Computer simulations, based on chaos theory, performed by Moshe Alamaro, at Harvard-MIT Division of Health Sciences and Technology (Massachusetts Institute of Technology, Cambridge), and Ross Hoffman, at Prediction and Radiation Studies and Data Assimilation & Prediction Group (Atmospheric and Environmental Research, Inc., Lexington), show that temperature changes in violent storms can change their paths and reduce their intensities.
[Chaos theory is a theory that contends that natural systems, such as hurricanes, obey physical laws of nature but are so sensitive to their initial conditions that any tiny change of parameters, such as a small change in temperature, can drastically change their them to an unexpected result. Thus, their complex actions look to be random, but are not in reality.]
Hurricanes form when warm air near the surface of ocean waters meet colder air higher in the atmosphere. The mixing of the two air masses with dramatic temperature differences causes winds and rains to form.
However, by mixing the top layers of the storm with black carbon particles (like soot or pulverized black rubber), the researchers contend that they can warm up the cold air of an impending hurricane and stop, or at least reduce, the severe winds that result, which can cause severe damage and death to property and persons in their paths.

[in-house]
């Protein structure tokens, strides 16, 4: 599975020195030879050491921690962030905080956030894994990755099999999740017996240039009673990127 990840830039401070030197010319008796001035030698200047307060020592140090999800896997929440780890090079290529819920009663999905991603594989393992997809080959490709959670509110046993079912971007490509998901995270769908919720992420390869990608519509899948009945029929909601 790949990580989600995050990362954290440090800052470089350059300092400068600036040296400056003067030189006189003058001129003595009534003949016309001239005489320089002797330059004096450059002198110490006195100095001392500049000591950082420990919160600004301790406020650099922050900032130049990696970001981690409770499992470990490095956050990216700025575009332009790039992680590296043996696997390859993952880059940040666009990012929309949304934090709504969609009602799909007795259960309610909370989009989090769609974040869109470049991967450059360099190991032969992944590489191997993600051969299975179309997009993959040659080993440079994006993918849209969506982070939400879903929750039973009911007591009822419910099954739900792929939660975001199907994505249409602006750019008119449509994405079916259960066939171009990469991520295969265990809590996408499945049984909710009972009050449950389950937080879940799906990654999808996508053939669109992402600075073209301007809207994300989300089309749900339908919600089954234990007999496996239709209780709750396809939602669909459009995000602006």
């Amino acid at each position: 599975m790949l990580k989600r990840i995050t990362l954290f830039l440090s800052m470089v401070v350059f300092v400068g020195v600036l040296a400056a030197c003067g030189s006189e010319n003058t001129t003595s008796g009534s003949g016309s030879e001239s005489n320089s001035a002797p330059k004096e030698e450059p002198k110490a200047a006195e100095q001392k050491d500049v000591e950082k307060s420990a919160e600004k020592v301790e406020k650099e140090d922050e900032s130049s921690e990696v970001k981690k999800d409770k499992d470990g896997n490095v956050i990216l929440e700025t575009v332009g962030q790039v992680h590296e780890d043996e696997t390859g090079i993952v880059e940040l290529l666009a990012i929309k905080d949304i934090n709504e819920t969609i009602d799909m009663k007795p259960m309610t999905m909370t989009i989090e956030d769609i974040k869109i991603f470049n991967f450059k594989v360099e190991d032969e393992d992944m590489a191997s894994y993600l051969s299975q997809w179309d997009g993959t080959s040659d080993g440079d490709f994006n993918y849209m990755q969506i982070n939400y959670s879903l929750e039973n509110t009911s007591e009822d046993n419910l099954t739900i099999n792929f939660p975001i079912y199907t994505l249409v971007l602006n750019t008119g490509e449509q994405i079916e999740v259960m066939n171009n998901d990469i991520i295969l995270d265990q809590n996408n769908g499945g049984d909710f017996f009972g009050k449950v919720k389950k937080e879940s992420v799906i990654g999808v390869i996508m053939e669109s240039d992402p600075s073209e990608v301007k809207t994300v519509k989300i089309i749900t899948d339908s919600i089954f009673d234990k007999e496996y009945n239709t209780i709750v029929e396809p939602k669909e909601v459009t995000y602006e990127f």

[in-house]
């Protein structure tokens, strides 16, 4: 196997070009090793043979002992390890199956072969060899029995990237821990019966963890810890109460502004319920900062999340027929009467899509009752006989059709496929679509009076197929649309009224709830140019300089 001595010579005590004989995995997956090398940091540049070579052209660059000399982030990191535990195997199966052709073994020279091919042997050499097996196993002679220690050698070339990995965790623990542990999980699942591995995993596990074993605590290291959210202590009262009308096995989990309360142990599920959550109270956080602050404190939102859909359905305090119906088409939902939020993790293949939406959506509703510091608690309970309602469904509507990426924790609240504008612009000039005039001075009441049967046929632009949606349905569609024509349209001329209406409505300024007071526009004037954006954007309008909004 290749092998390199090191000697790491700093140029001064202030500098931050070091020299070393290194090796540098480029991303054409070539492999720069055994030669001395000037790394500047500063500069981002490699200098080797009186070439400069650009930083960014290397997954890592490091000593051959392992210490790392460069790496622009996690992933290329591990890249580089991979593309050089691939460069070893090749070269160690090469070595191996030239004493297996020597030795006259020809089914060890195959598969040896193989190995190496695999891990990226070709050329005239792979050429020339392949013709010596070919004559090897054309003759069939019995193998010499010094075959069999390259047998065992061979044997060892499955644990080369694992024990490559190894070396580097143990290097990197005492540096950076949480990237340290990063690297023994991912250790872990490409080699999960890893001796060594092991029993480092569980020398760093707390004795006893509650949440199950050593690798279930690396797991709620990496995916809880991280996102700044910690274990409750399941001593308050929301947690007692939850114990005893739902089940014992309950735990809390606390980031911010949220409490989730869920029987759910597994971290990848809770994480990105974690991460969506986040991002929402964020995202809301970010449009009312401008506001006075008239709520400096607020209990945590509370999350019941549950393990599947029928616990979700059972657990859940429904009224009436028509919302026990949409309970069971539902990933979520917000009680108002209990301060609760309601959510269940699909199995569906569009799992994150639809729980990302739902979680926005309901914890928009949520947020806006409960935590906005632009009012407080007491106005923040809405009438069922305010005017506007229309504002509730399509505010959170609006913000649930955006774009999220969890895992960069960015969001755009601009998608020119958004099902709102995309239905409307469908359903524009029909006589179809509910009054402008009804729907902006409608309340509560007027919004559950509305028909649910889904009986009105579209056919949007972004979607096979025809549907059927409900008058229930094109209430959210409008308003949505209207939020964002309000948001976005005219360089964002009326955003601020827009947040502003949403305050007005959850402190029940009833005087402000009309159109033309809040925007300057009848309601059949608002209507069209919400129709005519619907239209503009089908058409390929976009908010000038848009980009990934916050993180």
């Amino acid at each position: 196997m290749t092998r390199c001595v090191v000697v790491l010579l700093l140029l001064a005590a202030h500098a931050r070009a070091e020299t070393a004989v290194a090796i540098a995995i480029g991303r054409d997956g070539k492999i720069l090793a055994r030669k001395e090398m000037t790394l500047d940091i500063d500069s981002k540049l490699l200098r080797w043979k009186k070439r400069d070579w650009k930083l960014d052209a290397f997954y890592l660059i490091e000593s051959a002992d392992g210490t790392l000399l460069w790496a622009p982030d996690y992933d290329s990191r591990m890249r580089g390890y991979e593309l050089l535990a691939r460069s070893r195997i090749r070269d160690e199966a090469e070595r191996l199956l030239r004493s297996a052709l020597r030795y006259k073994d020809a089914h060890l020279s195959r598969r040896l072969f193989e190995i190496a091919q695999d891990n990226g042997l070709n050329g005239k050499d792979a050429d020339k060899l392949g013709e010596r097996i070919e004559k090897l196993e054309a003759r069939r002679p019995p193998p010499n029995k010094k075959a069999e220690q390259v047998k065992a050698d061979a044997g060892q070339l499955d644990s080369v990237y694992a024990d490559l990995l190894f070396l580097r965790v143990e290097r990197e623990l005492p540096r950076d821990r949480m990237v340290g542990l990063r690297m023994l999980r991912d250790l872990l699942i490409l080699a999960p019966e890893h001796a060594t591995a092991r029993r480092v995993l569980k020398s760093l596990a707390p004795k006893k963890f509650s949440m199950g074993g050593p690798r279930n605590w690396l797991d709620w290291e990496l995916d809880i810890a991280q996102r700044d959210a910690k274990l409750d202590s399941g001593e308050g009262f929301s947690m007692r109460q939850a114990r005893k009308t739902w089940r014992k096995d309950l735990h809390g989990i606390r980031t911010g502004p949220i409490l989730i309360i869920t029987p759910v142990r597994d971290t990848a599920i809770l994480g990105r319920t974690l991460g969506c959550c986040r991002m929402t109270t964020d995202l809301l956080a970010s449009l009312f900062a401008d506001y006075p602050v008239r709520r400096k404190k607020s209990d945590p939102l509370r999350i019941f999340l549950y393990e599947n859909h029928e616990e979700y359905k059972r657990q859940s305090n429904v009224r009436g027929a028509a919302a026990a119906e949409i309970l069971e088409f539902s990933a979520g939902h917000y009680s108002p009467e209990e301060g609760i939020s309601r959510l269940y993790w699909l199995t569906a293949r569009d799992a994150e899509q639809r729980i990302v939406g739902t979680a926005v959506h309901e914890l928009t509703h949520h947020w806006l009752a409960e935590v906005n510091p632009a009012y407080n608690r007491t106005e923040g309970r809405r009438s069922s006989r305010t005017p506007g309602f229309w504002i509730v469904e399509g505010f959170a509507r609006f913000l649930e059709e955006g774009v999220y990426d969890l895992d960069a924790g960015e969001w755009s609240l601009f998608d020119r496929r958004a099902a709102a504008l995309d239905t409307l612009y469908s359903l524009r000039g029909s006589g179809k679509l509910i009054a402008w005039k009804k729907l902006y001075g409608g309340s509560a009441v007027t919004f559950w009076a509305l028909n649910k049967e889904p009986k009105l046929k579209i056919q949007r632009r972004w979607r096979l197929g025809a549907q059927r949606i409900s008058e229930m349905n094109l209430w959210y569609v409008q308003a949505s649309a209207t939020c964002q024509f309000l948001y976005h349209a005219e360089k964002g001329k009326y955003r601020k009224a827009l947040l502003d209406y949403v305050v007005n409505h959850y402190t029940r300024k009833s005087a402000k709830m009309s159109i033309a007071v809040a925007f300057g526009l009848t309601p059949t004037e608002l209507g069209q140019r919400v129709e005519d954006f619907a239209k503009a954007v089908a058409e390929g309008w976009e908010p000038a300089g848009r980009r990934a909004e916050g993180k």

Alamaro states in a FoxNews.com article, "Several hundred tons of soot per hour would need to be dropped into the storm. Large cargo planes can carry about 125 tons each, so two sorties an hour could be enough."
Alamaro and Hoffman also contend that satellites could beam down microwave radiation onto the clouds, which would also heat up the tops of hurricanes to slow them down.
Before starting any actual experiments on small weather systems, the two men have hired technical advisors to recommend ways to protect themselves if such a venture caused a hurricane to be diverted away form a large city, like New Orleans, only to hit a smaller community at a smaller category wind force, but still cause death and destruction to its buildings and people.
In a society willing to bring lawsuits against just about anything or anybody, Alamaro and Hoffman’s biggest problem may not be with actually succeeding in producing the necessary technology and devices to divert hurricanes but, instead, to wade through the complicated legal system (in hip boots and raincoats) of the United States and other countries around the world in order to protect themselves from being sued.